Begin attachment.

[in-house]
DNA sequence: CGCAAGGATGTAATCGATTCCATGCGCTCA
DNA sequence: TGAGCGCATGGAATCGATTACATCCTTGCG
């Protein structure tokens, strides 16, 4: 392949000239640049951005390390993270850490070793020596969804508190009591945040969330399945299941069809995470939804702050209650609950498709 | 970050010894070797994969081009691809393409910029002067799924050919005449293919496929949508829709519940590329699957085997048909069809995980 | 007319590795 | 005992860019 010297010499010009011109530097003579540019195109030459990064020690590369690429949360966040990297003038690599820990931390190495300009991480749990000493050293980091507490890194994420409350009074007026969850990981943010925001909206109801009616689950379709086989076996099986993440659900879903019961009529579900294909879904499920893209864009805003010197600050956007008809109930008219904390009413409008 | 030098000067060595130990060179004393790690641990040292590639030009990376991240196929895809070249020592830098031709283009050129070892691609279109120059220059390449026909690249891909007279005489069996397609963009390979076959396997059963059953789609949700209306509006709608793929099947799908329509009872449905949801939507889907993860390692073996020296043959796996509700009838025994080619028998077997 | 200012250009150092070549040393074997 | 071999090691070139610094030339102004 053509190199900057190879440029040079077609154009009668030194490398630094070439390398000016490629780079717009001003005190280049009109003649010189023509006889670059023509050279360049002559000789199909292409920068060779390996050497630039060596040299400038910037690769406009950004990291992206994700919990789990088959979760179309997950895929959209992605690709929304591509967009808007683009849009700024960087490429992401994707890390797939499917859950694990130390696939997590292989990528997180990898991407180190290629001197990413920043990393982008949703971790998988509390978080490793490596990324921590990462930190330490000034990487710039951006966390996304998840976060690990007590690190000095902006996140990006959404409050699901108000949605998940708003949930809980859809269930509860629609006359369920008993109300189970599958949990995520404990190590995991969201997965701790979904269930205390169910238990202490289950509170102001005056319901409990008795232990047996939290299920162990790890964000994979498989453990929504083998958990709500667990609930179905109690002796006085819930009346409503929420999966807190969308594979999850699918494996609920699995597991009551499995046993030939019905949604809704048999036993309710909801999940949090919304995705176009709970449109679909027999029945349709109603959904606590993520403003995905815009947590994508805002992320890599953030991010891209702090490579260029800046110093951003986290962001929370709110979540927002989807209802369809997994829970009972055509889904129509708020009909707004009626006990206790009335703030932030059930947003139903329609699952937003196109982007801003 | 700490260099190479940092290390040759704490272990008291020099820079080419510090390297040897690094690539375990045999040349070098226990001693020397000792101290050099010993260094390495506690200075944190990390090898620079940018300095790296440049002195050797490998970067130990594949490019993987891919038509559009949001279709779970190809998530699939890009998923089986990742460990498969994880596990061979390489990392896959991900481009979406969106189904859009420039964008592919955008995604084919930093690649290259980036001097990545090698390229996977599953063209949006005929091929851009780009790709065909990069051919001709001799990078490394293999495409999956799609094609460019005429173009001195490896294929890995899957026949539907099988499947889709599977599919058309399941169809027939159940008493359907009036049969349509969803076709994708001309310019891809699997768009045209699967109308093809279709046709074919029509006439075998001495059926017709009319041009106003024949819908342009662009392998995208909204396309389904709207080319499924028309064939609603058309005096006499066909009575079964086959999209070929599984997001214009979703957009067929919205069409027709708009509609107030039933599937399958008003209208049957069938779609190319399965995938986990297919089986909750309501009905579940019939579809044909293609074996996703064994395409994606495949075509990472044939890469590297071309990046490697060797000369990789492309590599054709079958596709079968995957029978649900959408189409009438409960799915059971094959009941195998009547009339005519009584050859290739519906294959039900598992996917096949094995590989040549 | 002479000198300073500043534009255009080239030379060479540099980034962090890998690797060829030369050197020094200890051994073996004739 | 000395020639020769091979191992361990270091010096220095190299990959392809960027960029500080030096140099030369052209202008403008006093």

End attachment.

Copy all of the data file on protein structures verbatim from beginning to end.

[in-house]
DNA sequence: CGCAAGGATGTAATCGATTCCATGCGCTCA
DNA sequence: TGAGCGCATGGAATCGATTACATCCTTGCG
């Protein structure tokens, strides 16, 4: 392949000239640049951005390390993270850490070793020596969804508190009591945040969330399945299941069809995470939804702050209650609950498709 | 970050010894070797994969081009691809393409910029002067799924050919005449293919496929949508829709519940590329699957085997048909069809995980 | 007319590795 | 005992860019 010297010499010009011109530097003579540019195109030459990064020690590369690429949360966040990297003038690599820990931390190495300009991480749990000493050293980091507490890194994420409350009074007026969850990981943010925001909206109801009616689950379709086989076996099986993440659900879903019961009529579900294909879904499920893209864009805003010197600050956007008809109930008219904390009413409008 | 030098000067060595130990060179004393790690641990040292590639030009990376991240196929895809070249020592830098031709283009050129070892691609279109120059220059390449026909690249891909007279005489069996397609963009390979076959396997059963059953789609949700209306509006709608793929099947799908329509009872449905949801939507889907993860390692073996020296043959796996509700009838025994080619028998077997 | 200012250009150092070549040393074997 | 071999090691070139610094030339102004 053509190199900057190879440029040079077609154009009668030194490398630094070439390398000016490629780079717009001003005190280049009109003649010189023509006889670059023509050279360049002559000789199909292409920068060779390996050497630039060596040299400038910037690769406009950004990291992206994700919990789990088959979760179309997950895929959209992605690709929304591509967009808007683009849009700024960087490429992401994707890390797939499917859950694990130390696939997590292989990528997180990898991407180190290629001197990413920043990393982008949703971790998988509390978080490793490596990324921590990462930190330490000034990487710039951006966390996304998840976060690990007590690190000095902006996140990006959404409050699901108000949605998940708003949930809980859809269930509860629609006359369920008993109300189970599958949990995520404990190590995991969201997965701790979904269930205390169910238990202490289950509170102001005056319901409990008795232990047996939290299920162990790890964000994979498989453990929504083998958990709500667990609930179905109690002796006085819930009346409503929420999966807190969308594979999850699918494996609920699995597991009551499995046993030939019905949604809704048999036993309710909801999940949090919304995705176009709970449109679909027999029945349709109603959904606590993520403003995905815009947590994508805002992320890599953030991010891209702090490579260029800046110093951003986290962001929370709110979540927002989807209802369809997994829970009972055509889904129509708020009909707004009626006990206790009335703030932030059930947003139903329609699952937003196109982007801003 | 700490260099190479940092290390040759704490272990008291020099820079080419510090390297040897690094690539375990045999040349070098226990001693020397000792101290050099010993260094390495506690200075944190990390090898620079940018300095790296440049002195050797490998970067130990594949490019993987891919038509559009949001279709779970190809998530699939890009998923089986990742460990498969994880596990061979390489990392896959991900481009979406969106189904859009420039964008592919955008995604084919930093690649290259980036001097990545090698390229996977599953063209949006005929091929851009780009790709065909990069051919001709001799990078490394293999495409999956799609094609460019005429173009001195490896294929890995899957026949539907099988499947889709599977599919058309399941169809027939159940008493359907009036049969349509969803076709994708001309310019891809699997768009045209699967109308093809279709046709074919029509006439075998001495059926017709009319041009106003024949819908342009662009392998995208909204396309389904709207080319499924028309064939609603058309005096006499066909009575079964086959999209070929599984997001214009979703957009067929919205069409027709708009509609107030039933599937399958008003209208049957069938779609190319399965995938986990297919089986909750309501009905579940019939579809044909293609074996996703064994395409994606495949075509990472044939890469590297071309990046490697060797000369990789492309590599054709079958596709079968995957029978649900959408189409009438409960799915059971094959009941195998009547009339005519009584050859290739519906294959039900598992996917096949094995590989040549 | 002479000198300073500043534009255009080239030379060479540099980034962090890998690797060829030369050197020094200890051994073996004739 | 000395020639020769091979191992361990270091010096220095190299990959392809960027960029500080030096140099030369052209202008403008006093």